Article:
Calgary sticks with PeopleSoft HRMS

The City of Calgary has chosen to upgrade to a platform executives say will be supported for the long term and will provide a base on which to add greater functionality down the road.

The municipality had been using PeopleSoft’s HRMS 7.51 since 1999, and with support for that version running out Calgary decided this year to upgrade to PeopleSoft’s HCM 8.8, which maintained its existing capabilities and systems while allowing the city to take advantage of a greater range of capabilities.

Gilles Champagne manager of employee services, human resources for the City of Calgary, said as a municipality it was important for Calgary to stay on a supported platform. It relies on the system for its human resources and payroll.

He said the city considered going to version 8.3 late last year, but decided to wait when he heard there was a newer version coming that would take the organization into 2007.

“As a municipality we have to be judicious with our resources by going with a release we know is working well in the marketplace and will be supported long-term,” said Champagne.

The city was using the old platform primarily for basic human resources, benefits, and payroll functions, and Champagne said they never really took full advantage of some of the extended benefits of the software. That’s changed with the upgrade, which included properly configuring their benefits administration system.

“We’ve automated a lot of the functions that we were doing manually before to give us better control over our administration,” said Champagne. “We’re still using the system for those base HR and payroll functions, but what it’s done is open up a lot of doors for us.”

When Calgary first installed HRMS 7.51 in 1999, Champagne said the city heavily customized the benefits program to match the function and feel of their legacy system, which limited its capabilities. With the upgrade the municipality decided to bring the system as much back to “vanilla” as possible.

“We took a hard look at what were the best practices we wanted to keep and what could be better done another way,” said Champagne. “It made the product a lot easier to manage and keep up to date.”

The most obvious benefit for Calgary so far has been the processing time to run its bi-weekly payroll, which Champagne said has been cut in half. In addition to the upgrade, Champagne said that improvement can also be traced to moving from a shared server to separate servers for the Web, applications and its database.

The Web-based architecture of the new platform is allowing Calgary to deploy the first phase of self-service applications to 400 users, and Champagne said it is also beginning to roll out an e-recruiting application.

“This will really help us get a pay-back out of the upgrade,” said Champagne.

Stephen Pratt, solutions delivery program manager for PeopleSoft Consulting Canada, said the e-recruiting module will allow any line manager at the city to make a job requisition online to fill a position within their department. The information is routed into the recruiting system that looks at the position requirements and recommends how it should be advertised and what the strategy should be for filling the position.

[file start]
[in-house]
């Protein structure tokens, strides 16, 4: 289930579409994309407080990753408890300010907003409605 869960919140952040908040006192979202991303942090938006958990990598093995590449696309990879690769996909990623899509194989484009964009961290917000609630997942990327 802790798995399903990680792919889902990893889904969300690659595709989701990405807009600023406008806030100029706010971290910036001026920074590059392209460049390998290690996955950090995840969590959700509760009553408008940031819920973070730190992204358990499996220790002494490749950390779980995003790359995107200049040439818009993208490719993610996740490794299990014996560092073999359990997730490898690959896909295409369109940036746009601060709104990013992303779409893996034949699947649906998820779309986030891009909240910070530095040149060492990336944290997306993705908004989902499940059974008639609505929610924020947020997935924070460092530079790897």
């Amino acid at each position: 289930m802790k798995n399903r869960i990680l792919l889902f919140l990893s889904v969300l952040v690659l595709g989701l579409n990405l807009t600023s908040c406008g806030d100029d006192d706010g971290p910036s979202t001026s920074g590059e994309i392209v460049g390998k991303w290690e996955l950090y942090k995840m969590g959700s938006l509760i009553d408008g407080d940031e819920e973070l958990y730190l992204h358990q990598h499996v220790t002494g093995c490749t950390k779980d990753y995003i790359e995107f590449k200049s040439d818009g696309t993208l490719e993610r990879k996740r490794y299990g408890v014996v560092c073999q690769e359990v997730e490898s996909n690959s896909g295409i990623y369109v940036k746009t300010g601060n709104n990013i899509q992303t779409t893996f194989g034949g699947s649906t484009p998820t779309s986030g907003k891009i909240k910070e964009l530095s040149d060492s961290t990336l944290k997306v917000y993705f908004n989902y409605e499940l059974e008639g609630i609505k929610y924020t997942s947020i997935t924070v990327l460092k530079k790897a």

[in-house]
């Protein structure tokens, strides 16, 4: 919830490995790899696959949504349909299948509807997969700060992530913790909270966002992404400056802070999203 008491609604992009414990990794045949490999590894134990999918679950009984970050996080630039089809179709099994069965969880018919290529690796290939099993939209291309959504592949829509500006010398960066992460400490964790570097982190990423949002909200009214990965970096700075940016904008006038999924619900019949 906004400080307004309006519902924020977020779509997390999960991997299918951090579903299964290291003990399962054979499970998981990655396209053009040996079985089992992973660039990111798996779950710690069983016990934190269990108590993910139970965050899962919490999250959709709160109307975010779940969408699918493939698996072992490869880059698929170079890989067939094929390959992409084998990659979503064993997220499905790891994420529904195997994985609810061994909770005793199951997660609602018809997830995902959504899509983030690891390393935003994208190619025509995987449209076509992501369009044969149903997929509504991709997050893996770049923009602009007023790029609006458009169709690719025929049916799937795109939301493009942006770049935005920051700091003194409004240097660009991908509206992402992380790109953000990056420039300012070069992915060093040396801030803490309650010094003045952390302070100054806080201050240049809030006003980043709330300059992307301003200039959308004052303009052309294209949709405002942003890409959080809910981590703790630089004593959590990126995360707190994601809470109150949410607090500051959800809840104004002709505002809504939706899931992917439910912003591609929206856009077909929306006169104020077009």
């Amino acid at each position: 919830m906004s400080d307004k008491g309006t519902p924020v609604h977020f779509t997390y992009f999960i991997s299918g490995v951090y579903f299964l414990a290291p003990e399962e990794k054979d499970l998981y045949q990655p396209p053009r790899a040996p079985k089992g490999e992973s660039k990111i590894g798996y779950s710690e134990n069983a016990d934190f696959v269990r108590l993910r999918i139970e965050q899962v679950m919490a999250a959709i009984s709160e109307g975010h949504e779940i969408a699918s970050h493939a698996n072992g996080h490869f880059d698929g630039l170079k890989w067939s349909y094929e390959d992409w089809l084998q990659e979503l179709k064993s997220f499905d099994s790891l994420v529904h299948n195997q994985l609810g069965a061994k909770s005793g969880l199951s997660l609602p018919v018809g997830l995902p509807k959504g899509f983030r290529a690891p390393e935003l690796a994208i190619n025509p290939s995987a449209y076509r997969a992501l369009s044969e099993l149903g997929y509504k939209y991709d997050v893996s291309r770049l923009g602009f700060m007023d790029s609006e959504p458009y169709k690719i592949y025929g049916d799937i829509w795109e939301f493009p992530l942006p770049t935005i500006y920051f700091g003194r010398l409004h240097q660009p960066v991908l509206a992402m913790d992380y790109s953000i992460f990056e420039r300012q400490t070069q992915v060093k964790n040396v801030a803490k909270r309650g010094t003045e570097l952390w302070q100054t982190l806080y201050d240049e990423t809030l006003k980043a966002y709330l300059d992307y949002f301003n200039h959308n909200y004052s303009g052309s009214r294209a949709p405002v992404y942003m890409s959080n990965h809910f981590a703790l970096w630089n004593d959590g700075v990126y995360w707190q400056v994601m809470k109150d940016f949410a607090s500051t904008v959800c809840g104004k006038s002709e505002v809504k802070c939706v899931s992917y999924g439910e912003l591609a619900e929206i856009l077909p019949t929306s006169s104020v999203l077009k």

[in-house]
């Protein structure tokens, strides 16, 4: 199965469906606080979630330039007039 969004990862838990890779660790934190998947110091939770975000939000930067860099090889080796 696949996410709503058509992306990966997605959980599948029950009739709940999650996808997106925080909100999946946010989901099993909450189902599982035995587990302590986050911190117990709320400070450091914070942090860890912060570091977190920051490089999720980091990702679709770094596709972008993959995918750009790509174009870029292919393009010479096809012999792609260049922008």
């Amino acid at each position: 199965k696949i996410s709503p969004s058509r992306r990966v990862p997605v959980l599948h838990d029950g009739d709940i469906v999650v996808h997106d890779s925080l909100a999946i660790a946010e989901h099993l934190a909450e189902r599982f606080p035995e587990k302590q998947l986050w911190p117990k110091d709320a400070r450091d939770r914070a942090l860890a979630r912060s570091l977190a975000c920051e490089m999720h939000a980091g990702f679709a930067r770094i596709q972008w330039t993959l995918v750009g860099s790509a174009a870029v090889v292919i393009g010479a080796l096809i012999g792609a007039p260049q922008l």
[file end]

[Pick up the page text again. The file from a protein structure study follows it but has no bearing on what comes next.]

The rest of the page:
“Once it’s Web-enabled, anyone externally or internally can apply for the position,” said Pratt. “It’s really automating the process by removing the paper handoff and should get a better candidate and take less time to fill the position.”

With the upgrade to HCM 8.8, Pratt said there is a whole range of other functionalities Calgary can add onto the platform. One of them, succession planning, takes a look at the demographics of a workforce; trying to determine which positions in the organization will need to be recruited in the future, if they can be filled from within the organization, and what kind of training will need to put in place to make sure candidates are qualified.

Pratt said competencies are used to rate what skills are required for a particular position and the skills each person has. For example, a public relations manager would have a high communications rating, and you’d look for someone with similar competencies to fill that position. The system examines the competencies of the employees to see who has the right skill sets.

“Companies are really just starting to take advantage of these kinds of capabilities in their human resources planning,” said Pratt.

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Jeff Jedras
Jeff Jedras
Jeff Jedras is a technology journalist with IT World Canada and a member of the IT Business team. He began his career in technology journalism in the late 1990s, covering the Ottawa technology sector for Silicon Valley North and the Ottawa Business Journal. He later covered the technology scene in Vancouver before joining IT World Canada in Toronto in 2005, covering enterprise IT for ComputerWorld Canada and the channel for Computer Dealer News. His writing has also appeared in the Vancouver Sun & the Ottawa Citizen.

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